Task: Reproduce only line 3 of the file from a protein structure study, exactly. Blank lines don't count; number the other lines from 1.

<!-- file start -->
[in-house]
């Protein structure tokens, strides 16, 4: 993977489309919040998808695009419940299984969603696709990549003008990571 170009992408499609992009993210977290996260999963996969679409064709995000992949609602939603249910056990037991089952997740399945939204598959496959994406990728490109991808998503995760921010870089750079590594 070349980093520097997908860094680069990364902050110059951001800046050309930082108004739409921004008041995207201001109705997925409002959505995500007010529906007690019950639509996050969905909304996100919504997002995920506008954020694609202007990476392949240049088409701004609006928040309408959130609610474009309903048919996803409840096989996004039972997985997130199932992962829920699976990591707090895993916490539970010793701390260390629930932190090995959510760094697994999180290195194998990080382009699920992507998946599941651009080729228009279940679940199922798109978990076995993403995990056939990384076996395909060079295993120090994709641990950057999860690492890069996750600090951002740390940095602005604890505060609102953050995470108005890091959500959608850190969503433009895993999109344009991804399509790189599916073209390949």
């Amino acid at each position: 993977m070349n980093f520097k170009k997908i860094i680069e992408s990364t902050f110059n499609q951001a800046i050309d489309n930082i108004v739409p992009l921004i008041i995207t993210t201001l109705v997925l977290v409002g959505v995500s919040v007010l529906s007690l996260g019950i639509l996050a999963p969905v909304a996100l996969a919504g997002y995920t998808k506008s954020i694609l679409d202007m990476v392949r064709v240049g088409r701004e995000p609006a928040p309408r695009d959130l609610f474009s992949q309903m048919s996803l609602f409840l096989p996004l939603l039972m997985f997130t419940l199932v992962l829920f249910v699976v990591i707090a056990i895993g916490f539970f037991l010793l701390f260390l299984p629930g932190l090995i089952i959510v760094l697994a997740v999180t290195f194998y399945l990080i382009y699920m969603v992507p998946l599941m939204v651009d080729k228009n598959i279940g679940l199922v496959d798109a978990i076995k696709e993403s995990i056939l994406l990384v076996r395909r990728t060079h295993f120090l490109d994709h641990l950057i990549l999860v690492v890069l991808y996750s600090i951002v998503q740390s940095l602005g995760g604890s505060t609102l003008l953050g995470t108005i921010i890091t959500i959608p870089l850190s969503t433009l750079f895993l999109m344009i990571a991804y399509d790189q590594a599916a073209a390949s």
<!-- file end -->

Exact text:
């Amino acid at each position: 993977m070349n980093f520097k170009k997908i860094i680069e992408s990364t902050f110059n499609q951001a800046i050309d489309n930082i108004v739409p992009l921004i008041i995207t993210t201001l109705v997925l977290v409002g959505v995500s919040v007010l529906s007690l996260g019950i639509l996050a999963p969905v909304a996100l996969a919504g997002y995920t998808k506008s954020i694609l679409d202007m990476v392949r064709v240049g088409r701004e995000p609006a928040p309408r695009d959130l609610f474009s992949q309903m048919s996803l609602f409840l096989p996004l939603l039972m997985f997130t419940l199932v992962l829920f249910v699976v990591i707090a056990i895993g916490f539970f037991l010793l701390f260390l299984p629930g932190l090995i089952i959510v760094l697994a997740v999180t290195f194998y399945l990080i382009y699920m969603v992507p998946l599941m939204v651009d080729k228009n598959i279940g679940l199922v496959d798109a978990i076995k696709e993403s995990i056939l994406l990384v076996r395909r990728t060079h295993f120090l490109d994709h641990l950057i990549l999860v690492v890069l991808y996750s600090i951002v998503q740390s940095l602005g995760g604890s505060t609102l003008l953050g995470t108005i921010i890091t959500i959608p870089l850190s969503t433009l750079f895993l999109m344009i990571a991804y399509d790189q590594a599916a073209a390949s």